Update: T-Mobile has reached out and clarified that the breach affects current and former customers who went through a credit check. Anyone who did not go through a credit check is unaffected.
T-Mobile has confirmed this evening that as many as 15 million of its customers have been affected by a data breach. As the company is quick to point out, however, the breach did not occur on its servers, but rather its credit partner’s, Experian.
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While Experian and T-Mobile both confirm that no credit card or banking information was compromised in the breach, a variety of other sensitive information was. Customer names, addresses, birthdates, Social Security numbers, and ID numbers were all leaked as part of the attack.
The attack affects approximately 15 million people who required a credit check when signing up for device financing through T-Mobile. Perhaps most notably, however, the vulnerability was open for more than two years, from September 1, 2013 though September 16, 2015.
T-Mobile says that it is offering two years of free credit monitoring to anyone who fears they could have been affected by the breach. T-Mobile CEO John Legere wrote in an open letter on the carrier’s website that he is “incredibly angry about this data breach” and that T-Mobile will be reevaluating its relationship with Experian.
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T-Mobile CEO on Experian’s Data Breach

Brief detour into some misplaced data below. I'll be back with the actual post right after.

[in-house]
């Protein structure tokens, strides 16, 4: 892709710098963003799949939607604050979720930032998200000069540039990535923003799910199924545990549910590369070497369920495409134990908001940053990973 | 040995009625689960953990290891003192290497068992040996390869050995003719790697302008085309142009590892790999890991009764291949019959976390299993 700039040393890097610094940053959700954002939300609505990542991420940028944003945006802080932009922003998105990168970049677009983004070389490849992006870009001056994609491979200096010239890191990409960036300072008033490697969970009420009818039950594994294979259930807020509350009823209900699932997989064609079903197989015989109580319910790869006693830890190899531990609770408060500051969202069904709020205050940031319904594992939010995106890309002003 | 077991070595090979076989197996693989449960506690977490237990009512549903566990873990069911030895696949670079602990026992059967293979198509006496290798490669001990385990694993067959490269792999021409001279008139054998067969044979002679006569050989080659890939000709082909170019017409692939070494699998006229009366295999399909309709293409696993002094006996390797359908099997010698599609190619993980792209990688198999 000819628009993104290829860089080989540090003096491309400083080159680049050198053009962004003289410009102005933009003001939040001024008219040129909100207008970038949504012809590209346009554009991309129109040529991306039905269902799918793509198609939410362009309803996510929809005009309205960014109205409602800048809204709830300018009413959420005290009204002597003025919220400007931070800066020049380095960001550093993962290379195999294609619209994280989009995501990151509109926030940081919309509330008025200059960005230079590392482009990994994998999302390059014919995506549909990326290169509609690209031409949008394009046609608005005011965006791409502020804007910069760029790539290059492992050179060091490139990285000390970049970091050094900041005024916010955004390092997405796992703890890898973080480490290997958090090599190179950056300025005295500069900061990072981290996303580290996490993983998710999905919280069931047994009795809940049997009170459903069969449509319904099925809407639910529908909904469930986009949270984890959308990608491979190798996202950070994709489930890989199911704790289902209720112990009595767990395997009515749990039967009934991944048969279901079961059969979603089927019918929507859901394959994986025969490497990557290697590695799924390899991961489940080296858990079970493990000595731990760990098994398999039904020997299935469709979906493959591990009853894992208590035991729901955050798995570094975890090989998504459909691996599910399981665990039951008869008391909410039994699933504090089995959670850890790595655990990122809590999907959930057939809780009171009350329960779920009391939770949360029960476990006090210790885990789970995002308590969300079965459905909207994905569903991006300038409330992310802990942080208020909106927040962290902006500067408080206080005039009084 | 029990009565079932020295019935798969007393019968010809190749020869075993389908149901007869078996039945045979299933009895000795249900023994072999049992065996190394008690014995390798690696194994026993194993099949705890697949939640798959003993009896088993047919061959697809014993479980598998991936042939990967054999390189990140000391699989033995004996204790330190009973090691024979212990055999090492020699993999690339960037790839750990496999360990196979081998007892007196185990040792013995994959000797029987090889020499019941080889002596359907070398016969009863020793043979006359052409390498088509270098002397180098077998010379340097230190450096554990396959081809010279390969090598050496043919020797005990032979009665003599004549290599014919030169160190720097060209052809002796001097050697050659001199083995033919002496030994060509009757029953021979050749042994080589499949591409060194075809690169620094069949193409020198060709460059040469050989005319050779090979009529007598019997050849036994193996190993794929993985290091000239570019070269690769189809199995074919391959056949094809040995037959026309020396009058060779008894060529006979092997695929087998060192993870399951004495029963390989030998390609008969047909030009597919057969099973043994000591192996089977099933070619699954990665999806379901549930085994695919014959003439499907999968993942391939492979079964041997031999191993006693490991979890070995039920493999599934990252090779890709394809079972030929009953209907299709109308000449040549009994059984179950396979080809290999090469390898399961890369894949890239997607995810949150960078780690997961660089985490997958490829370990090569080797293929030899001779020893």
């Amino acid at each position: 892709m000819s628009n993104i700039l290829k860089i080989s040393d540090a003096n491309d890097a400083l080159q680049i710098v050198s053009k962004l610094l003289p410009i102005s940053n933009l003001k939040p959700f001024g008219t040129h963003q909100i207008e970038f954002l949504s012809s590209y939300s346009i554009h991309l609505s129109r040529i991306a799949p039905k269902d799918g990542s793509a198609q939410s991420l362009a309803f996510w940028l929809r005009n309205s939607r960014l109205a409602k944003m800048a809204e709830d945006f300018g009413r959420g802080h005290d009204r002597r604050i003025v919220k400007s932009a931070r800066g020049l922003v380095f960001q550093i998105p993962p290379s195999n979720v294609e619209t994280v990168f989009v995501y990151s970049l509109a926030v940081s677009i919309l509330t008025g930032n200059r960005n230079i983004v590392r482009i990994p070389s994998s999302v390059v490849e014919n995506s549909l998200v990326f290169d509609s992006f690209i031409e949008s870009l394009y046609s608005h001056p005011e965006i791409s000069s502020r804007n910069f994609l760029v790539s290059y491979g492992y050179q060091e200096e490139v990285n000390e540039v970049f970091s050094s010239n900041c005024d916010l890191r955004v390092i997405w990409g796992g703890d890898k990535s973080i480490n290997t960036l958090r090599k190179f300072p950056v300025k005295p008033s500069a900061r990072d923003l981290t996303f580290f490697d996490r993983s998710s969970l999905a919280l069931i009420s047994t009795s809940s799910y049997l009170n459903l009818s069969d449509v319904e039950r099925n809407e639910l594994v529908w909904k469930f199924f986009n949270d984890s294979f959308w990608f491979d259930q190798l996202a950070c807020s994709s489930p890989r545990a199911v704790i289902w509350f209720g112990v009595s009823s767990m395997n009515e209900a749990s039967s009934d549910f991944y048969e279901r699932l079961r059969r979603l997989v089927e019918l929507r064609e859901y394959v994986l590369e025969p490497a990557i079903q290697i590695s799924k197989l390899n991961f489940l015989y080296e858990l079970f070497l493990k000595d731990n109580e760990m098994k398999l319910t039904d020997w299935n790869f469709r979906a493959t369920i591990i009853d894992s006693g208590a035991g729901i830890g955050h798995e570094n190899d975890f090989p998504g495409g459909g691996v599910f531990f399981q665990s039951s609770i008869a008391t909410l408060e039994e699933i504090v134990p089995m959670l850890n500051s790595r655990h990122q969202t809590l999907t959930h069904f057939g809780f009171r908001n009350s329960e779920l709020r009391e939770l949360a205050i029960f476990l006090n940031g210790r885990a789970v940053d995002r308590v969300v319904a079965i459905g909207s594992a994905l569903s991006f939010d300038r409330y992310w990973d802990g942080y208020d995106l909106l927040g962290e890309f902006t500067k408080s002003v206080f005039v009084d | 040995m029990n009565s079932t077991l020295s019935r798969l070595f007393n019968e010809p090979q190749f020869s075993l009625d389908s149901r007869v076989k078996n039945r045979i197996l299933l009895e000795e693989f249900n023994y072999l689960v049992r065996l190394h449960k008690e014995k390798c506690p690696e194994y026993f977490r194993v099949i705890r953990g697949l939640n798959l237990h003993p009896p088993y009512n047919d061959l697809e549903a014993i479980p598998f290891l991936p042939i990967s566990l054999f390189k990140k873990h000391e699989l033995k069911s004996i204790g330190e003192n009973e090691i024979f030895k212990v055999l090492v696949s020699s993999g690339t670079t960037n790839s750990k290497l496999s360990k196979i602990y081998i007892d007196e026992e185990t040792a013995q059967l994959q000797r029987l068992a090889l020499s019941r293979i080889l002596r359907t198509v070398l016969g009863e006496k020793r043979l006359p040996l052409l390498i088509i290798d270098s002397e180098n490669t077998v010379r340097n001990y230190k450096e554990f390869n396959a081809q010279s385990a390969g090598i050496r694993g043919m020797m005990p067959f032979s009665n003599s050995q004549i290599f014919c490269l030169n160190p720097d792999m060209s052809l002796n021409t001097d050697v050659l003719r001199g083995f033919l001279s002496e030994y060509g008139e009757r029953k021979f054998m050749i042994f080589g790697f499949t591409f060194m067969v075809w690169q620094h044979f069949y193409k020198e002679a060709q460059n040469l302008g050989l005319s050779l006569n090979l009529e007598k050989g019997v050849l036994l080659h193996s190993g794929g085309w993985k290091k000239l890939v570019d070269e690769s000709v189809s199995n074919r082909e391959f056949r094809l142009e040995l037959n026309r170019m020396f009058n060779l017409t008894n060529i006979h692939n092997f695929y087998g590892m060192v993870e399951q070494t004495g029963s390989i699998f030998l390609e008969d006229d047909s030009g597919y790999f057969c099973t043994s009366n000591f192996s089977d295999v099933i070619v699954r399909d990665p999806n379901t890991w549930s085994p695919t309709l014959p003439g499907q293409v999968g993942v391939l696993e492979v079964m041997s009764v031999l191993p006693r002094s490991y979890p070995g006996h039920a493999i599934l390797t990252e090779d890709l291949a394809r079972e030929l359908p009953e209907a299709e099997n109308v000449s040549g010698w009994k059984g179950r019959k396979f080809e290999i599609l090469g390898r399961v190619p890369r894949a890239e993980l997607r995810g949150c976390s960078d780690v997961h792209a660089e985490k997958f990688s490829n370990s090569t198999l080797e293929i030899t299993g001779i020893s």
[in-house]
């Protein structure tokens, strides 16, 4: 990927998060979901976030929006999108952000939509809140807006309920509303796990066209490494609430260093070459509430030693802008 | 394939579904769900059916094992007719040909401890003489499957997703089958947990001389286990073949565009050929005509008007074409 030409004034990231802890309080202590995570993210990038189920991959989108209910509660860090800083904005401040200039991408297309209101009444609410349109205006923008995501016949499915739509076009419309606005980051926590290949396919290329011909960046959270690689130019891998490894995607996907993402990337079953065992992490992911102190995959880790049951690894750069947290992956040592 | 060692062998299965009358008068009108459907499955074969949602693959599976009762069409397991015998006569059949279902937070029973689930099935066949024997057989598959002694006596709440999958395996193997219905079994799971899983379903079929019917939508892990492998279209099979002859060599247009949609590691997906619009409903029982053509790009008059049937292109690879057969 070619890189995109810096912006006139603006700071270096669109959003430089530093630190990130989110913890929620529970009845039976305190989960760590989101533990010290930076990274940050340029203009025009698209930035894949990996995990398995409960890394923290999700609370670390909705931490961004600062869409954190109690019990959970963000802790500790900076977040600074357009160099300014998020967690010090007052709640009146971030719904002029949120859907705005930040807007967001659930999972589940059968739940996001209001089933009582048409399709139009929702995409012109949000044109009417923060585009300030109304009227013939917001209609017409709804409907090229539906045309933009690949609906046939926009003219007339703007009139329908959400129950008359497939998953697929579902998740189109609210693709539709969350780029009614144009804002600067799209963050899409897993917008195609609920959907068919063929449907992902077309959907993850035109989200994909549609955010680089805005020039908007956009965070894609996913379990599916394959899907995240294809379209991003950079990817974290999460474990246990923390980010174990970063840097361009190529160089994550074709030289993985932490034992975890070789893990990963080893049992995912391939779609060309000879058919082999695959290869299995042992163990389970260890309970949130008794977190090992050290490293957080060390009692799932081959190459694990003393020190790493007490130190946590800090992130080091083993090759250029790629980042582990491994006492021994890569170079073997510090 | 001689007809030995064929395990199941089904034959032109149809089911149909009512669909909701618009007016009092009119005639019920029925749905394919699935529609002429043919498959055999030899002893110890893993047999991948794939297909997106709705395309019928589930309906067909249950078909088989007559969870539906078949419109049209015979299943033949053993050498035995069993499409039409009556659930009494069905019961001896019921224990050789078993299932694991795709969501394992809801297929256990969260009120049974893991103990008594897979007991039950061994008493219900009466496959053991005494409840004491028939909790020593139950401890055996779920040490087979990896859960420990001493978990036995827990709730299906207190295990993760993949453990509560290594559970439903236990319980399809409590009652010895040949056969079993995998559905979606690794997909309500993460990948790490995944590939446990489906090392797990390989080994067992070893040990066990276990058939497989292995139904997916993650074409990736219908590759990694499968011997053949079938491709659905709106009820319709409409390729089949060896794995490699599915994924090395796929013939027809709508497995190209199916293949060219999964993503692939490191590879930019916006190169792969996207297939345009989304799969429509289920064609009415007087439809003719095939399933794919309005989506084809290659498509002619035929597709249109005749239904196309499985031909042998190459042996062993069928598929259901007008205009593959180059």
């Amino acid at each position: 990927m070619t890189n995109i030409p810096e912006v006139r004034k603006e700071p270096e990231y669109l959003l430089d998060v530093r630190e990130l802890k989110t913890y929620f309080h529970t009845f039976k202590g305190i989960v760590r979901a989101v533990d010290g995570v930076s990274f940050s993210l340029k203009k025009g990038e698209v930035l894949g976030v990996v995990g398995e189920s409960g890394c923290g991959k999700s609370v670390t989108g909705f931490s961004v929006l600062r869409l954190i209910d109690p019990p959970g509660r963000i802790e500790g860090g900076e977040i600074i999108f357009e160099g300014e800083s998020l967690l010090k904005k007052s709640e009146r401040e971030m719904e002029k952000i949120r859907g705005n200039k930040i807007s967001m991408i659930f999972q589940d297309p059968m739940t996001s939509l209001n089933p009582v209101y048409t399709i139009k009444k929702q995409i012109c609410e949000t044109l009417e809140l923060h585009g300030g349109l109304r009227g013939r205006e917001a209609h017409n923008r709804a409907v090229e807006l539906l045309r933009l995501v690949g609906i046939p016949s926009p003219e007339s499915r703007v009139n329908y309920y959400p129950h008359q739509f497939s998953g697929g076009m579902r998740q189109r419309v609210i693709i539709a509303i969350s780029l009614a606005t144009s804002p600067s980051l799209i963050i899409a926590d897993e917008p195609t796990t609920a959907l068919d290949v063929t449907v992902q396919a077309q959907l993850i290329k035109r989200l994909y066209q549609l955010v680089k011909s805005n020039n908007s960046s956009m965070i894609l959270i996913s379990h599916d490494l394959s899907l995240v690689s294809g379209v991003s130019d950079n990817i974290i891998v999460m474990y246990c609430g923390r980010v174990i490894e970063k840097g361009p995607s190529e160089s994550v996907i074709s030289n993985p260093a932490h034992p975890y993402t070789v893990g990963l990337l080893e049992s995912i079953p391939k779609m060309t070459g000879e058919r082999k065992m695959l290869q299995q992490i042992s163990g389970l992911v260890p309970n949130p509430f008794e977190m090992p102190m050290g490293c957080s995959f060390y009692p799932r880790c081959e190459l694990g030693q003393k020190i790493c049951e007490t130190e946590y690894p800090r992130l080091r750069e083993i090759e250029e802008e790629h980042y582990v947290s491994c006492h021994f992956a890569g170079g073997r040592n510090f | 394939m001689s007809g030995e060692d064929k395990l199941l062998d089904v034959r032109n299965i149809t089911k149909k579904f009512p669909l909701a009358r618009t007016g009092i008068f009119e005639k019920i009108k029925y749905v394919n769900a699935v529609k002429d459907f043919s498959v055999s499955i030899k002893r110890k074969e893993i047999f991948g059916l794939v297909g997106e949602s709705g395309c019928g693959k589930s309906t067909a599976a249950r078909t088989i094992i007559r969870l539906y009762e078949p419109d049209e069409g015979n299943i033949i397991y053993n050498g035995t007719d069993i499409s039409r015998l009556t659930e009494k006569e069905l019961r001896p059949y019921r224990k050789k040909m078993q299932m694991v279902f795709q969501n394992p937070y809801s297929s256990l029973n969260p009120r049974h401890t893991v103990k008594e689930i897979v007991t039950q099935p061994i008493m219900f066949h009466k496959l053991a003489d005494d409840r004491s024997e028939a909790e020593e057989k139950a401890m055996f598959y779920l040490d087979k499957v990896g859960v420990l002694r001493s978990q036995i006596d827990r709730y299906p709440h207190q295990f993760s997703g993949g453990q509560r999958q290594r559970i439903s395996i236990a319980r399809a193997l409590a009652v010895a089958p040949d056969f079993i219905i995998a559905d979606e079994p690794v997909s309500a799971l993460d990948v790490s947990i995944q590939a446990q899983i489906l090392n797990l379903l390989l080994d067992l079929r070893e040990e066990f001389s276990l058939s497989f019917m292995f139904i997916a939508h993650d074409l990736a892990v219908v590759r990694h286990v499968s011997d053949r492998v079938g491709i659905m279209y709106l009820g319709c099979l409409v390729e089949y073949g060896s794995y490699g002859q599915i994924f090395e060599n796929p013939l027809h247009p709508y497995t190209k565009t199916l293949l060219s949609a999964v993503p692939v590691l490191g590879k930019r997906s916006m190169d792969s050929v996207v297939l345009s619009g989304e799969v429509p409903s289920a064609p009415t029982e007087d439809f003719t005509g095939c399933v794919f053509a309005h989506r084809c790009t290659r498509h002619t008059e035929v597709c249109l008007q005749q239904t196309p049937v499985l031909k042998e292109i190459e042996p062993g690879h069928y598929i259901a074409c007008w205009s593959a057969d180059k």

I’ve always said that part of being the Un-carrier means telling it like it is. Whether it’s good news or bad, I’m going to be direct, transparent and honest.
We have been notified by Experian, a vendor that processes our credit applications, that they have experienced a data breach. The investigation is ongoing, but what we know right now is that the hacker acquired the records of approximately 15 million people, including new applicants requiring a credit check for service or device financing from September 1, 2013 through September 16, 2015. These records include information such as name, address and birthdate as well as encrypted fields with Social Security number and ID number (such as driver’s license or passport number), and additional information used in T-Mobile’s own credit assessment. Experian has determined that this encryption may have been compromised. We are working with Experian to take protective steps for all of these consumers as quickly as possible.
Obviously I am incredibly angry about this data breach and we will institute a thorough review of our relationship with Experian, but right now my top concern and first focus is assisting any and all consumers affected. I take our customer and prospective customer privacy VERY seriously. This is no small issue for us. I do want to assure our customers that neither T-Mobile’s systems nor network were part of this intrusion and this did not involve any payment card numbers or bank account information.
Experian has assured us that they have taken aggressive steps to improve the protection of their system and of our data.
Anyone concerned that they may have been impacted by Experian’s data breach can sign up for two years of FREE credit monitoring and identity resolution services at www.protectmyID.com/securityincident. Additionally, Experian issued a press release that you can read here, and you can view their Q&A at Experian.com/T-MobileFacts.
T-Mobile’s team is also here and ready to help you in any way we can. We have posted our own Q&A here to keep you as informed as possible throughout this issue.
At T-Mobile, privacy and security is of utmost importance, so I will stay very close to this issue and I will do everything possible to continue to earn your trust every day.